Many states have different levels of DUI offenses. These can include zero tolerance laws for those under 21 or a DWI for a person whose BAC is below the legal limit but who is still driving impaired with a BAC of .02% or more. Most states also take into account mitigating and aggravating circumstances when it comes to DUI charges and penalties. In the state of California you can be charged with a California Aggravated DUI under several circumstances.
BAC Above .15%
California state law considers a BAC that is double the legal limit to be a ‘special factor’ and will impose stricter penalties, such as requiring the installation of an ignition interlock device on a first offense.
DUI With a Minor Passenger Present
If a child younger than 14 years of age is present in your vehicle when you receive a California DUI, you will serve a mandatory 48 hours in jail, if not longer.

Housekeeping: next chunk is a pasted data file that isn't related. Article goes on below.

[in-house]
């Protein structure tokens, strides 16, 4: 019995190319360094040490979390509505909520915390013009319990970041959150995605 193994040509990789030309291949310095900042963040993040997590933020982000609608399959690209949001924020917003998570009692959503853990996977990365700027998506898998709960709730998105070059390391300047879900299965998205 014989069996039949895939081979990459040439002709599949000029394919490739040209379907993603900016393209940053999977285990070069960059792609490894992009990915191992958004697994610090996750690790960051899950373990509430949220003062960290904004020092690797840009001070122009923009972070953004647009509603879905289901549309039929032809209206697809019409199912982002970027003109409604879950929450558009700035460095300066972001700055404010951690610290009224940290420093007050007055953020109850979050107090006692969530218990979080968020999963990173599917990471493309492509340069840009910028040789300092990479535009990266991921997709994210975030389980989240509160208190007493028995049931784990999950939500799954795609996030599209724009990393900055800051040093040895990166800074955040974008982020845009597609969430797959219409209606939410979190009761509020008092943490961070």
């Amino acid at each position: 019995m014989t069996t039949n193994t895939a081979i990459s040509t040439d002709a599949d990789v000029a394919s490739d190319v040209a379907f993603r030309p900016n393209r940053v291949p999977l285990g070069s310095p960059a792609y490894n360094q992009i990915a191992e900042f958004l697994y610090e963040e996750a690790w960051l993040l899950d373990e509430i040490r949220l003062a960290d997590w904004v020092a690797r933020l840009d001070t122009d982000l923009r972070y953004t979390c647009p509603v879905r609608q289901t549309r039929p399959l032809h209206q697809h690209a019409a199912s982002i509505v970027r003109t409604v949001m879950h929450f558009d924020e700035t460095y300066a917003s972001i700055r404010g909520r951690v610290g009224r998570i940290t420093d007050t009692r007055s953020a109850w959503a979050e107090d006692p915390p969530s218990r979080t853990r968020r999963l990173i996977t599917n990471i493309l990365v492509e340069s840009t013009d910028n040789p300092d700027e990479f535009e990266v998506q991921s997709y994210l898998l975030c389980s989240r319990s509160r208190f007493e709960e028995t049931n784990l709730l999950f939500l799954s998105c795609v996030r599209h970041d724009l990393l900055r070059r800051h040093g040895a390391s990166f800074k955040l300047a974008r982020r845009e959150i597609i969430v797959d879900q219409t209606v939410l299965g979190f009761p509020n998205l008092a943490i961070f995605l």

Refusal to Submit to Testing
If you refuse the breathalyzer test and are convicted of a DUI, you can expect to receive harsher penalties as the judge will assume your BAC was above legal limits and that’s why you refused to be tested.
Reckless Driving or Excessive Speed
If you are driving erratically or at speeds more than 20 MPH over the speed limit on regular roads and 30 MPH on highways, your jail time will be extended by 60 days that must be served concurrently. Even if you’re sentenced to probation otherwise, you will be required to first serve your 60 days of jail time.
Causing an Accident
If you cause an accident that leads to an injury while under the influence, you will be charged with either a misdemeanor or a felony level California Aggravated DUI depending on the severity of the accident.
If you are convicted of a California Aggravated DUI, even if it’s your first offense, you can expect your penalties to more closely match those of a 4th offense DUI conviction. You will most likely receive fines, jail time, license suspension, and be required to install an ignition interlock device on your vehicles.